Hospitals, physicians and related health care providers have just 20 months to react to changes in the way Medicare, and perhaps the private sector, will begin to pay for services under the comprehensive health care reform legislation signed into law yesterday by President Obama. The massive overhaul of the health care system enacted yesterday, the Patient Protection and Affordable Care Act (the Act), is still subject to revision under a reconciliation bill being debated in the Senate (Click here to download a summary of the Act). The Act will require the purchase of health insurance for nearly 95 percent of the population covering approximately 32 million more Americans by Jan. 1, 2014. The most significant taxes and penalties associated with paying for this new entitlement begin in 2014 and following years. Certain popular and well-publicized provisions, such as access to parents’ insurance for children, kick in later this year.
Of particular importance to health care providers such as physicians and hospitals are two provisions in the Act that should motivate providers to create and participate in “Accountable Care Organizations” (ACOs). The first is a shared savings program to begin Jan. 1, 2012 (Shared Savings Program) and the second is a pilot program to begin Jan. 1, 2013 that will bundle payments for hospital and physician services for integrated care surrounding a hospitalization (Payment Bundling Pilot). Throughout our close analysis of this legislation while it was pending in the last several months, we discerned consensus among insiders and thought leaders, from health care strategists to Wall Street financiers and government insiders from both parties, on three points relevant to the government’s interest in ACOs.
First, health care costs, both to the public and private sectors, will rise substantially and quickly after passage of the Act because the Act, in itself, does little to impede this upward cost curve. Second, pressure to maintain output while lowering costs will fall on providers. Finally, the most likely winners among providers will be those in each region who can settle on a manner of formal integration and cooperation in order to form organizations that are poised to act as ACOs to manage costs and take advantage of new reimbursement opportunities.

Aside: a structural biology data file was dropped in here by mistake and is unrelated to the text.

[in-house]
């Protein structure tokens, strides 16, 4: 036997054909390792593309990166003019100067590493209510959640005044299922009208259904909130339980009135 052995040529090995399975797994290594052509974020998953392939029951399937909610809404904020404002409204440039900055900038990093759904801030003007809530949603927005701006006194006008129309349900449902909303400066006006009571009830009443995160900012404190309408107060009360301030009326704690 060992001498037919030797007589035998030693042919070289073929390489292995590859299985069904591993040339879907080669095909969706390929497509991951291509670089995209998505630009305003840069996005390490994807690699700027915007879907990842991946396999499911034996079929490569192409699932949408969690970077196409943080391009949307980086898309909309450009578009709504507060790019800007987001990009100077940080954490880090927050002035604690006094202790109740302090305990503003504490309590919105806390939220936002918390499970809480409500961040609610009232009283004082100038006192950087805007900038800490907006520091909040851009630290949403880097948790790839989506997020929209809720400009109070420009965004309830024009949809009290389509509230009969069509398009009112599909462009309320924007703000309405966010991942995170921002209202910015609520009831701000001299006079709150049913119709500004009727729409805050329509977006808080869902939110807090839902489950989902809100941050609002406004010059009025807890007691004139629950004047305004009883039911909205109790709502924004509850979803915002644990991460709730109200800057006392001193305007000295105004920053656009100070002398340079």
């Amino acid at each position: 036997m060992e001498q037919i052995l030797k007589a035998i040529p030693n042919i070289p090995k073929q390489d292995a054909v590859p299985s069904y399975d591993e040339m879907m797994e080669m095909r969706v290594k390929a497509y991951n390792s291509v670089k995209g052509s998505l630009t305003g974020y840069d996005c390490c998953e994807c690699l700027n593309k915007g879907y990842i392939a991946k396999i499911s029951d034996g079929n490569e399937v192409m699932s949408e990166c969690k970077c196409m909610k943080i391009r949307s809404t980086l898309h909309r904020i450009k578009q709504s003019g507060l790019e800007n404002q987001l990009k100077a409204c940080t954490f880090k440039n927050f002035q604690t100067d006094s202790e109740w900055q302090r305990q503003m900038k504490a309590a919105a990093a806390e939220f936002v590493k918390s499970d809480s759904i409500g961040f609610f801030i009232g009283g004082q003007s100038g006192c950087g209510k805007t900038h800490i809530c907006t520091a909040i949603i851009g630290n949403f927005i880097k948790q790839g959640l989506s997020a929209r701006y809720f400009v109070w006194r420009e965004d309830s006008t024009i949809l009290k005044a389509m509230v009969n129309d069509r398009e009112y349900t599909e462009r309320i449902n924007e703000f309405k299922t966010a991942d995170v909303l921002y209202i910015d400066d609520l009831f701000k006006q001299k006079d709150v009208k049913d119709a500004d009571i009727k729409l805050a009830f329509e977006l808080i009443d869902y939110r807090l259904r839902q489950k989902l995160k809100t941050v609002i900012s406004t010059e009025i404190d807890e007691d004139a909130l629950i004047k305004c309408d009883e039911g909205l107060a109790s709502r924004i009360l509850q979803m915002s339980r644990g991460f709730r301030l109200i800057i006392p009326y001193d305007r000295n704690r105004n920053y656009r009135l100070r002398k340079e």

The Act does not establish how either the Shared Savings Program or the Payment Bundling Pilot will structure payments. Instead, the Department of Health and Human Services is directed to fill in important details through regulation. However, it provides guidance on what would constitute an acceptable ACO, in language influenced by the Medical Group Management Association, emphasizing elements of governance and revenue sharing necessary for ACO formation by hospitals and physicians.
Beyond that opportunity, the new law is loaded with provisions that will place many health care providers under further pressure and scrutiny. Among them are new limitations on physician-owned hospitals, new Stark self-referral requirements for referrals for imaging services; a requirement for formal compliance programs; and expanded resources for fraud and abuse enforcement.
Although portions of the law are subject to court challenge, those provisions affecting providers likely will not be included in those challenges. Most involve changes to the Medicare program that are likely to influence the private sector to act in a similar manner.